If you have no access to a projector and just need a little help in transferring the major facial lines over - then there is an easy way to do that. But, you'll need to print out a photo that you can work from and it needs to be the accurate size that you'll be transferring to the canvas - 1:1. I did another Instructable that involved painting and a photo transfer and it was a watercolor painting of my kitty Sammy. In this step here, I explain how to transfer the photo with tracing paper. I hope that helps! Once transferred, you can start painting!
Step 3: Skin Color, Highlights & Shadows and Painting Tips
Portrait Painting with Acrylic Tips
- Acrylic Drying Time & Moisture
- Add water to your paintbrush and paint to extend the time you have before it dries out (vital when trying to blend)
- Some people use a small spray bottle and mist the palette to keep things moist - be sure to do this from a distance
- There are also special palettes and palette paper that are supposed to help the paint retain moisture longer so you can use it longer before it dries out on the palette (I have yet to try this)
- Work in small sections and as fast as possible
- Use water on your brush to help keep things moist
- If blending two areas of the face - for example the cheekbone area with a highlight - try this:
- Paint the highlighted area
- Then paint the skin under and above or around it - quickly
- Take a dry brush and use that to quickly brush in the area where the two meet up - creating a soft blended edge
- * This takes practice and you'll end up finding your own methods for this as you go along
- I began my portrait by doing the background first
- Paint in the major areas of color and variations of color first before moving onto the face
- Basic Flesh Skin Color
- 1 part light magenta
- 2 parts white
- 2 parts yellow ochre
- 4 parts naples yellow
- 1 part ultramarine
- 1 part burnt sienna
- 1 part flesh
- 1 part yellow ochre
- 1 part light magenta
- *Alternative: You can also make a mid-tone or medium flesh tone by adding 1 part shadow to 1 part flesh
- 1 part ultramarine
- 3 part burnt sienna
- 1 part flesh
- *To make it darker, add more burnt sienna and/or burnt umber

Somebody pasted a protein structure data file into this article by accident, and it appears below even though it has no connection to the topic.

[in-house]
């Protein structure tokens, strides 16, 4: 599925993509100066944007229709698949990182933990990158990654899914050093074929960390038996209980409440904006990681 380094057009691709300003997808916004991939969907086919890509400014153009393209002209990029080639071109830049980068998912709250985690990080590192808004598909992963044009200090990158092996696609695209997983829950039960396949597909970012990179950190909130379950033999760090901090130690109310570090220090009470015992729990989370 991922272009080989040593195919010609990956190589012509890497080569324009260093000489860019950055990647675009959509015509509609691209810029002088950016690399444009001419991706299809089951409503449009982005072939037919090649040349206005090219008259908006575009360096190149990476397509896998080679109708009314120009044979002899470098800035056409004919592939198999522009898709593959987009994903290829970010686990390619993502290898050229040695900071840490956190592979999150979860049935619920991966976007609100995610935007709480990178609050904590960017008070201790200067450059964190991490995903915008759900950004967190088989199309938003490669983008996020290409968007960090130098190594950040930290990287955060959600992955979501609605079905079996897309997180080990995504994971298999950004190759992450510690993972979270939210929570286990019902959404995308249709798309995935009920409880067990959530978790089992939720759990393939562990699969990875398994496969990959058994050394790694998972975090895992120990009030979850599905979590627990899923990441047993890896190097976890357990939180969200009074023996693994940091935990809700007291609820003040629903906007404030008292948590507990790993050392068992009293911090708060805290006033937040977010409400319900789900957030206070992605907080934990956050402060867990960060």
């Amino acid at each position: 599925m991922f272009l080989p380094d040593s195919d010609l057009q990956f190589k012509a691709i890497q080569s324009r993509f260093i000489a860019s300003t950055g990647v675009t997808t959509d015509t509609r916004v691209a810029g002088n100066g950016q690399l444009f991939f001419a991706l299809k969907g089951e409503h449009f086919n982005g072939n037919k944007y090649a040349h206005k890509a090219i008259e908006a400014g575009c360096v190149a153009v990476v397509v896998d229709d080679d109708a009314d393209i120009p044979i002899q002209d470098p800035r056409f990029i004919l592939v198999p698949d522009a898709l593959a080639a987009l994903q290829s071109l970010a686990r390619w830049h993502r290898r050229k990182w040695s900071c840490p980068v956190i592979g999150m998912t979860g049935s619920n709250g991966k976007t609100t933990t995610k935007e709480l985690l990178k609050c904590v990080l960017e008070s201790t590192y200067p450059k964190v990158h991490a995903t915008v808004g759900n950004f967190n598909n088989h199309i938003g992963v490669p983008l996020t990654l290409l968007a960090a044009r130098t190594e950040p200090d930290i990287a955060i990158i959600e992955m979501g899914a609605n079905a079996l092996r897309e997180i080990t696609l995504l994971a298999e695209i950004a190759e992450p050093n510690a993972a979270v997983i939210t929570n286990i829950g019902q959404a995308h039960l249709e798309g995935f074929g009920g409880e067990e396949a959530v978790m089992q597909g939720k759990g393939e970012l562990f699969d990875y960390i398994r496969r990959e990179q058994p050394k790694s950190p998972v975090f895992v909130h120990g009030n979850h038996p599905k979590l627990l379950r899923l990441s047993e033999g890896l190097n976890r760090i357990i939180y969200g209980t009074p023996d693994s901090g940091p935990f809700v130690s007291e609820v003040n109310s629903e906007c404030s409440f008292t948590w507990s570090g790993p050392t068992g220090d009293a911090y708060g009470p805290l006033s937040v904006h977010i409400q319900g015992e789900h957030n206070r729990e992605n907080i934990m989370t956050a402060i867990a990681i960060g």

- 1 part flesh
- 1 part white
Step 4: My Painting Process
I started out by painting in the background. You'll see that the face changes a lot throughout the photos I took because I was unhappy with it a lot! :) If you're working just be careful how much you try to improve things because sometimes it looks great and messing with it causes a lot of extra work. :) But, as long as you're happy with it in the end that is what matters. I still don't care for how I painted his right hand - but I can change that someday. For now I am happy enough with the finished product.
The main things to keep in mind are that you should really work in segments and really look at your photo to see the true colors and shades that are being represented. Sometimes it seems strange to paint a shadow in a certain way or certain place but if that's how the photo looks - that is what you should paint. I think I found that all the drawn on lines on my canvas were not that helpful and less could have been more. But I quickly covered them up anyway and it helps to constantly compare and refer back to the image.
When doing the hair, I did one thinned out layer (or a wash) of a light yellowish brown color first. I then used different size paint brushes to start doing layers of brush strokes the direction of the hair I saw in the photo. I kept doing that and building on it until I thought it looked right. This is where I also used some glossy medium (just a little bit) mixed in with the paint to make the hair a bit shinier.
The photos on this page show the progression from beginning to end. So many things change along the way as one color change can lead to changing all the colors in that area of the portrait. So the last 10 or so photos depict the final portrait on this page. The 2nd to last photo is the picture the portrait was based on.
If you have any questions please feel free to ask - I will try to help!
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Please be positive and constructive.